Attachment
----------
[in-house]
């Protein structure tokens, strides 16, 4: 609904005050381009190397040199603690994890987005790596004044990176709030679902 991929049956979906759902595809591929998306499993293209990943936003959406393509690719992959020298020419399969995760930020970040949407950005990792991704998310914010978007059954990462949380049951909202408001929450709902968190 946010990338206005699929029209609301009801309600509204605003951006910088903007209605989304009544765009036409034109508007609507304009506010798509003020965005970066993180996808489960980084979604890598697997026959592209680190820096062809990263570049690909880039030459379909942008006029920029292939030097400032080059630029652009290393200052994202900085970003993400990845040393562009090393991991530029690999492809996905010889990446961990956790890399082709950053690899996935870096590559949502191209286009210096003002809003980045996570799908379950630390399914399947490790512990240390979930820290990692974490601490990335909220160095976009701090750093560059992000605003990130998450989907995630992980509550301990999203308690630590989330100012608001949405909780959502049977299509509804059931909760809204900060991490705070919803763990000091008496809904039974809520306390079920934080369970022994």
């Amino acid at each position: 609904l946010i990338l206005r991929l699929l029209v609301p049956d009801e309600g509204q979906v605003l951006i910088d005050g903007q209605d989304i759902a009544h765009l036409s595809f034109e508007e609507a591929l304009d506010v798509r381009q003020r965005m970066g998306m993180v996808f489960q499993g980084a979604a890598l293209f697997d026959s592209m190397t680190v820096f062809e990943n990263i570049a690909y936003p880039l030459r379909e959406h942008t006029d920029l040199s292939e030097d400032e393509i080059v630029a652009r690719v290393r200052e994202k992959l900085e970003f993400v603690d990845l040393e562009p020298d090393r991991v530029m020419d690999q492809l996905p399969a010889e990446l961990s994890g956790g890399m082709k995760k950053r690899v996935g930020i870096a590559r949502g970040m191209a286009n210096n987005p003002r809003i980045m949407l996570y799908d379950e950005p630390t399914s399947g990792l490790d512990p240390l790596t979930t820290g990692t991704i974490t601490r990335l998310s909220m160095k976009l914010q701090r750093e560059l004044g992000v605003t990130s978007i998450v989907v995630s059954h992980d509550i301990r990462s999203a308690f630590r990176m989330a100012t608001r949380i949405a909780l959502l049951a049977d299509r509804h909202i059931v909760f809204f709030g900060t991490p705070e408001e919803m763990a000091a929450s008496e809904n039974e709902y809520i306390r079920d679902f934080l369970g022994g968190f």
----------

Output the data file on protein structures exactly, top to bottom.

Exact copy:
[in-house]
């Protein structure tokens, strides 16, 4: 609904005050381009190397040199603690994890987005790596004044990176709030679902 991929049956979906759902595809591929998306499993293209990943936003959406393509690719992959020298020419399969995760930020970040949407950005990792991704998310914010978007059954990462949380049951909202408001929450709902968190 946010990338206005699929029209609301009801309600509204605003951006910088903007209605989304009544765009036409034109508007609507304009506010798509003020965005970066993180996808489960980084979604890598697997026959592209680190820096062809990263570049690909880039030459379909942008006029920029292939030097400032080059630029652009290393200052994202900085970003993400990845040393562009090393991991530029690999492809996905010889990446961990956790890399082709950053690899996935870096590559949502191209286009210096003002809003980045996570799908379950630390399914399947490790512990240390979930820290990692974490601490990335909220160095976009701090750093560059992000605003990130998450989907995630992980509550301990999203308690630590989330100012608001949405909780959502049977299509509804059931909760809204900060991490705070919803763990000091008496809904039974809520306390079920934080369970022994």
């Amino acid at each position: 609904l946010i990338l206005r991929l699929l029209v609301p049956d009801e309600g509204q979906v605003l951006i910088d005050g903007q209605d989304i759902a009544h765009l036409s595809f034109e508007e609507a591929l304009d506010v798509r381009q003020r965005m970066g998306m993180v996808f489960q499993g980084a979604a890598l293209f697997d026959s592209m190397t680190v820096f062809e990943n990263i570049a690909y936003p880039l030459r379909e959406h942008t006029d920029l040199s292939e030097d400032e393509i080059v630029a652009r690719v290393r200052e994202k992959l900085e970003f993400v603690d990845l040393e562009p020298d090393r991991v530029m020419d690999q492809l996905p399969a010889e990446l961990s994890g956790g890399m082709k995760k950053r690899v996935g930020i870096a590559r949502g970040m191209a286009n210096n987005p003002r809003i980045m949407l996570y799908d379950e950005p630390t399914s399947g990792l490790d512990p240390l790596t979930t820290g990692t991704i974490t601490r990335l998310s909220m160095k976009l914010q701090r750093e560059l004044g992000v605003t990130s978007i998450v989907v995630s059954h992980d509550i301990r990462s999203a308690f630590r990176m989330a100012t608001r949380i949405a909780l959502l049951a049977d299509r509804h909202i059931v909760f809204f709030g900060t991490p705070e408001e919803m763990a000091a929450s008496e809904n039974e709902y809520i306390r079920d679902f934080l369970g022994g968190f």